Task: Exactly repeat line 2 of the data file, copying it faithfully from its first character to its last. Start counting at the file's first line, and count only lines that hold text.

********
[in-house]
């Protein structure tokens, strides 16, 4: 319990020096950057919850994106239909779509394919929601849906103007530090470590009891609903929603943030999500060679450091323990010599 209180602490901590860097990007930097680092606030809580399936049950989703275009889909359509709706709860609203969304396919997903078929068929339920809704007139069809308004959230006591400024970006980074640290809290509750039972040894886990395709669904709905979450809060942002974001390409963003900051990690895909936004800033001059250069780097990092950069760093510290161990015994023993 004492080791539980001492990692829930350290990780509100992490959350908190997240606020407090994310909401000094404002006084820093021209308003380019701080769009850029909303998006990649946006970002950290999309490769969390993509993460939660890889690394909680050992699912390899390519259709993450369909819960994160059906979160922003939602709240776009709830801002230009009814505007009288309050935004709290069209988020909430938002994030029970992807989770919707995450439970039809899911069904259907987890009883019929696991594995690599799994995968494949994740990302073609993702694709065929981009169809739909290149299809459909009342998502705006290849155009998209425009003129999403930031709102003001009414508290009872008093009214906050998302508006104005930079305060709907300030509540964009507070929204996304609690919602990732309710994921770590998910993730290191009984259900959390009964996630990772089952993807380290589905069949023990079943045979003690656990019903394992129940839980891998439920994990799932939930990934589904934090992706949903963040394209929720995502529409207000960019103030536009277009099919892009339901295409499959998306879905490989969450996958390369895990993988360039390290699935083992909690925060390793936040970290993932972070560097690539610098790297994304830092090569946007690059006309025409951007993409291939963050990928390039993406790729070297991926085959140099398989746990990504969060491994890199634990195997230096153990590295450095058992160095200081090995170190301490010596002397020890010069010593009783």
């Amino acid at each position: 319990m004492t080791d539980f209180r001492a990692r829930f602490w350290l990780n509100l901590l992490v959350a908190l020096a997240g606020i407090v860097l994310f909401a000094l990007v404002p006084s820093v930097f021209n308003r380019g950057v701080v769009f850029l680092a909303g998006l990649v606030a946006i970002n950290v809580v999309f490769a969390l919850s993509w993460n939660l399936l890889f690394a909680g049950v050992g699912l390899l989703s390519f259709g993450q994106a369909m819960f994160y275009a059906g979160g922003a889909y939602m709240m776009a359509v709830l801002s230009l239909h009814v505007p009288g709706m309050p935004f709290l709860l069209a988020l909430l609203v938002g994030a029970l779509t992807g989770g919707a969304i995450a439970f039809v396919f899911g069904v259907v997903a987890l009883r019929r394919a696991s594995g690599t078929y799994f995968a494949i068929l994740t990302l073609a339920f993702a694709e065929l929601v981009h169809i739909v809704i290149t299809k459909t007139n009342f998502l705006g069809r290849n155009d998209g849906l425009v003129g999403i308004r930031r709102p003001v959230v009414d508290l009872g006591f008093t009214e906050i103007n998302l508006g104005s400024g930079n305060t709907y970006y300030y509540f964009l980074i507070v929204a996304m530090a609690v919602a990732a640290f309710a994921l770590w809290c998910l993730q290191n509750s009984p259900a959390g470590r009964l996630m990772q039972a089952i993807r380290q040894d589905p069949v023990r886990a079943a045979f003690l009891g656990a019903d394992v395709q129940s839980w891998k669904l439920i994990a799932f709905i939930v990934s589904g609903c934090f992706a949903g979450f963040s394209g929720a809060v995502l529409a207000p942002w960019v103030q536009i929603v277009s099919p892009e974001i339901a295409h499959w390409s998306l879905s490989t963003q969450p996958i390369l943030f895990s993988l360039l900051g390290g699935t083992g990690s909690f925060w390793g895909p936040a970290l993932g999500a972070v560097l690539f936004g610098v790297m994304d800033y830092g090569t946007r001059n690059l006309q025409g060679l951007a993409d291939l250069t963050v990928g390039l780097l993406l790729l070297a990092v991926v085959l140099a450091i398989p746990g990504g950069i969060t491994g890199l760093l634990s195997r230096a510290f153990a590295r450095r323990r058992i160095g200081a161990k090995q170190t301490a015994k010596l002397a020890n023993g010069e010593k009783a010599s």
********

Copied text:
């Protein structure tokens, strides 16, 4: 319990020096950057919850994106239909779509394919929601849906103007530090470590009891609903929603943030999500060679450091323990010599 209180602490901590860097990007930097680092606030809580399936049950989703275009889909359509709706709860609203969304396919997903078929068929339920809704007139069809308004959230006591400024970006980074640290809290509750039972040894886990395709669904709905979450809060942002974001390409963003900051990690895909936004800033001059250069780097990092950069760093510290161990015994023993 004492080791539980001492990692829930350290990780509100992490959350908190997240606020407090994310909401000094404002006084820093021209308003380019701080769009850029909303998006990649946006970002950290999309490769969390993509993460939660890889690394909680050992699912390899390519259709993450369909819960994160059906979160922003939602709240776009709830801002230009009814505007009288309050935004709290069209988020909430938002994030029970992807989770919707995450439970039809899911069904259907987890009883019929696991594995690599799994995968494949994740990302073609993702694709065929981009169809739909290149299809459909009342998502705006290849155009998209425009003129999403930031709102003001009414508290009872008093009214906050998302508006104005930079305060709907300030509540964009507070929204996304609690919602990732309710994921770590998910993730290191009984259900959390009964996630990772089952993807380290589905069949023990079943045979003690656990019903394992129940839980891998439920994990799932939930990934589904934090992706949903963040394209929720995502529409207000960019103030536009277009099919892009339901295409499959998306879905490989969450996958390369895990993988360039390290699935083992909690925060390793936040970290993932972070560097690539610098790297994304830092090569946007690059006309025409951007993409291939963050990928390039993406790729070297991926085959140099398989746990990504969060491994890199634990195997230096153990590295450095058992160095200081090995170190301490010596002397020890010069010593009783």